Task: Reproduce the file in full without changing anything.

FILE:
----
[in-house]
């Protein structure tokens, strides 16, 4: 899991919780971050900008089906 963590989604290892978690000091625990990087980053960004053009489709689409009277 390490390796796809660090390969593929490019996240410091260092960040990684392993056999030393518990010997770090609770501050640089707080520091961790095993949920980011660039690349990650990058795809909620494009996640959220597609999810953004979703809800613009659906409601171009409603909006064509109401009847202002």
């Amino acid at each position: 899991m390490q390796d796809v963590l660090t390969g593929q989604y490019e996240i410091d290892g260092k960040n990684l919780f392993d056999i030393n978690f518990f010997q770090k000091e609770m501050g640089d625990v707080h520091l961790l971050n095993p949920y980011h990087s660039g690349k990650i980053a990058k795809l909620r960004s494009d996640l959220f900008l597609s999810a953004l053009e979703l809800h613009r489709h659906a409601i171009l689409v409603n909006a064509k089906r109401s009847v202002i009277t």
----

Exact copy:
[in-house]
């Protein structure tokens, strides 16, 4: 899991919780971050900008089906 963590989604290892978690000091625990990087980053960004053009489709689409009277 390490390796796809660090390969593929490019996240410091260092960040990684392993056999030393518990010997770090609770501050640089707080520091961790095993949920980011660039690349990650990058795809909620494009996640959220597609999810953004979703809800613009659906409601171009409603909006064509109401009847202002």
């Amino acid at each position: 899991m390490q390796d796809v963590l660090t390969g593929q989604y490019e996240i410091d290892g260092k960040n990684l919780f392993d056999i030393n978690f518990f010997q770090k000091e609770m501050g640089d625990v707080h520091l961790l971050n095993p949920y980011h990087s660039g690349k990650i980053a990058k795809l909620r960004s494009d996640l959220f900008l597609s999810a953004l053009e979703l809800h613009r489709h659906a409601i171009l689409v409603n909006a064509k089906r109401s009847v202002i009277t």